USP 51 Preservative Effectiveness Testing Method (and CTFA Method M-3)

Purpose of Test

Antimicrobial preservatives are substances typically added to non-sterile products (e.g. cleansers, cosmetics and other personal care products) to protect the product from microbiological growth. Effective preservation is important to ensure product quality and product safety and is commonly regulated by the U.S. FDA. The United States Pharmacopeia test and the Cosmetic, Toiletry and Fragrance Association (CTFA) Microbiology Guidelines method M-3 provide guidance on the assessment of preservative effectiveness.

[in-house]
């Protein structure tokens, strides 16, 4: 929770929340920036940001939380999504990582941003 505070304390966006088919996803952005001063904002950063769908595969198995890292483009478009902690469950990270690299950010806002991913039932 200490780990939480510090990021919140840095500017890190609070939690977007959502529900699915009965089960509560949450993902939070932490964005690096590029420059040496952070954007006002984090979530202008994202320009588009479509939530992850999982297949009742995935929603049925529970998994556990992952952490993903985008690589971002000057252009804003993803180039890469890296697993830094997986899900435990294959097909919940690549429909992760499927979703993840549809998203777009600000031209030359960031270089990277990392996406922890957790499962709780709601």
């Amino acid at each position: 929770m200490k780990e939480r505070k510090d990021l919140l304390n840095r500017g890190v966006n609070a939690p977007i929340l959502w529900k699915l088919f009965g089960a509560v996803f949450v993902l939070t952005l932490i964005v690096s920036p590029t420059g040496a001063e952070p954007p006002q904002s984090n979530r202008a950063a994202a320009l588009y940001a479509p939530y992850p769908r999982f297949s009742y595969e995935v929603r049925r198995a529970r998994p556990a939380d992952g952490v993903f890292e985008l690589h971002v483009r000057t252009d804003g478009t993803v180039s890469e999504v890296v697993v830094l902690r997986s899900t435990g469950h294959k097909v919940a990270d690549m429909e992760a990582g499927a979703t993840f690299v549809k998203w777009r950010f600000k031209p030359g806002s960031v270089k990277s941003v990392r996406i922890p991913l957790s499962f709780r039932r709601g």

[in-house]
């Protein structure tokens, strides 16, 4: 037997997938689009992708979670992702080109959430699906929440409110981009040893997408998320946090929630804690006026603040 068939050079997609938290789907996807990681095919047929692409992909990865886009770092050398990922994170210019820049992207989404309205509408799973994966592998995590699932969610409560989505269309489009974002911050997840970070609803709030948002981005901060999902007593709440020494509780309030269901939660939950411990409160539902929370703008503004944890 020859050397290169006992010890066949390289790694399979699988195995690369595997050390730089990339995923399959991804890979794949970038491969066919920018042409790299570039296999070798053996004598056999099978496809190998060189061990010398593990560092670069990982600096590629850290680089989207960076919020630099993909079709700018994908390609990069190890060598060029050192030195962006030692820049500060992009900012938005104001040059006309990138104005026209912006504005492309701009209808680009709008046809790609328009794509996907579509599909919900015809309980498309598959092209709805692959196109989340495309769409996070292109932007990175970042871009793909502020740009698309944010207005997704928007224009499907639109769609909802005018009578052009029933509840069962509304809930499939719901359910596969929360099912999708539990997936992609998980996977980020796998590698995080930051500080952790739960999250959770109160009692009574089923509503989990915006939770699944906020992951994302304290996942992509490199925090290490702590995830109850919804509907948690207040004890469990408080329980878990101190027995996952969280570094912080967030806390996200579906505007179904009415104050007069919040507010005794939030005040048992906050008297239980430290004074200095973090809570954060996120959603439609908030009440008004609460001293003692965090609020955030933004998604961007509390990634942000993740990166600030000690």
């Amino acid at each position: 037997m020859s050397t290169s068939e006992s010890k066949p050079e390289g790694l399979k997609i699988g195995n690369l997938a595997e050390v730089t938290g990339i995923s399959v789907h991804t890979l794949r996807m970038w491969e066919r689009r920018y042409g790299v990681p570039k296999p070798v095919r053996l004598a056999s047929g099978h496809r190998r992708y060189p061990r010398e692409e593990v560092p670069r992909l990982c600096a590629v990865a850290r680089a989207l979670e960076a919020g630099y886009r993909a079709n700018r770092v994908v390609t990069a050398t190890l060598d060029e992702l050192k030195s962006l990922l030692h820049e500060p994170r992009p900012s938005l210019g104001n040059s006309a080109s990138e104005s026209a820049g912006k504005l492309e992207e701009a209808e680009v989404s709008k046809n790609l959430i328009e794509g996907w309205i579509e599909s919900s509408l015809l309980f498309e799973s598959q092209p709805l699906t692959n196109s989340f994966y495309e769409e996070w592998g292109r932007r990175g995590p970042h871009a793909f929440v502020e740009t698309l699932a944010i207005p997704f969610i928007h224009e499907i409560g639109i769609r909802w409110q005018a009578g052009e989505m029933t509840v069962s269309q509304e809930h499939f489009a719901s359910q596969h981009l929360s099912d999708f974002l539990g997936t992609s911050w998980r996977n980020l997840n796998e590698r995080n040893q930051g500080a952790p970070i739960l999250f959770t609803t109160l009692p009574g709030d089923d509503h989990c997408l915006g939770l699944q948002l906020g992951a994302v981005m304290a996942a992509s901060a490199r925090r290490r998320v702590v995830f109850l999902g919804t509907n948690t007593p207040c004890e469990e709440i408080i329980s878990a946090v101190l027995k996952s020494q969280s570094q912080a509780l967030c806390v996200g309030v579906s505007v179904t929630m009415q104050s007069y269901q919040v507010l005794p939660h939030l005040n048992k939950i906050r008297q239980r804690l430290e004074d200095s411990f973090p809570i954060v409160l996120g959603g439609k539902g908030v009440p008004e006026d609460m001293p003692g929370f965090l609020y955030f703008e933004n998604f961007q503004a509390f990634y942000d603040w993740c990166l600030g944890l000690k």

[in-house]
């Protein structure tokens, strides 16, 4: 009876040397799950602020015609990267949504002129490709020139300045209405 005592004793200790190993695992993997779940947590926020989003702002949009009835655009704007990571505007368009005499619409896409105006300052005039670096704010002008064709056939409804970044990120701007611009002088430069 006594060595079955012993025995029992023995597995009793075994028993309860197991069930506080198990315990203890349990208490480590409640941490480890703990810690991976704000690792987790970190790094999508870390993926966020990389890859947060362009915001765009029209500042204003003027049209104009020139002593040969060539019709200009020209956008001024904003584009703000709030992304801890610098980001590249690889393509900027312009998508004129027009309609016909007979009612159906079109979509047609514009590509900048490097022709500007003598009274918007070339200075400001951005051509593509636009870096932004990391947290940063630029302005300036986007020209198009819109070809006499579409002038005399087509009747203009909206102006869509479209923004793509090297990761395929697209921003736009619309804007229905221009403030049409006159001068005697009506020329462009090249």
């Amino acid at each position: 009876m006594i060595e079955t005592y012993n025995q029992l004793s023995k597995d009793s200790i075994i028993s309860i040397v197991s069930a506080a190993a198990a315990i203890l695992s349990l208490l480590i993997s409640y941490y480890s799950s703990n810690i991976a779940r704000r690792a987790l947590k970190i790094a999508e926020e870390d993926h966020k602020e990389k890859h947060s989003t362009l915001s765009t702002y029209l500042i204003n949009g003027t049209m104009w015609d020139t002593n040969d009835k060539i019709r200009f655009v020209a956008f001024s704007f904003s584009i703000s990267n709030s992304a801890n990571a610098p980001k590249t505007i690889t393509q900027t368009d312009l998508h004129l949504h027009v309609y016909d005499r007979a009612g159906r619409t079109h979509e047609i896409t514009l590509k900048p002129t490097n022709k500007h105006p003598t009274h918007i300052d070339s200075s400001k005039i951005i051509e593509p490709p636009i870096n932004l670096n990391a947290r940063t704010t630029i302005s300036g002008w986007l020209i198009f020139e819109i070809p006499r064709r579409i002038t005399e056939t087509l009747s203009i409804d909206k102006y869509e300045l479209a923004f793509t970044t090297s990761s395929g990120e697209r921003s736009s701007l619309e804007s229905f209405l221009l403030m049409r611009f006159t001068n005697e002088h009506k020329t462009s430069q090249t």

Summary of Test

In these methods, a sample of the product is inoculated with a variety of bacteria, fungi and yeast organisms (typically Escherichia coli, Pseudomonas aeruginosa, Staphylococcus aureus, Candida albicans and Aspergillus brasiliensis). The inoculated product is allowed to stand for up to 28 days and is periodically evaluated for surviving organisms. Depending on the type of product, specific reduction criteria may exist. Commonly, a 1.0-3.0 log10 reduction in organism is required after 14 days of exposure to the product with no increase in organism after 28 days.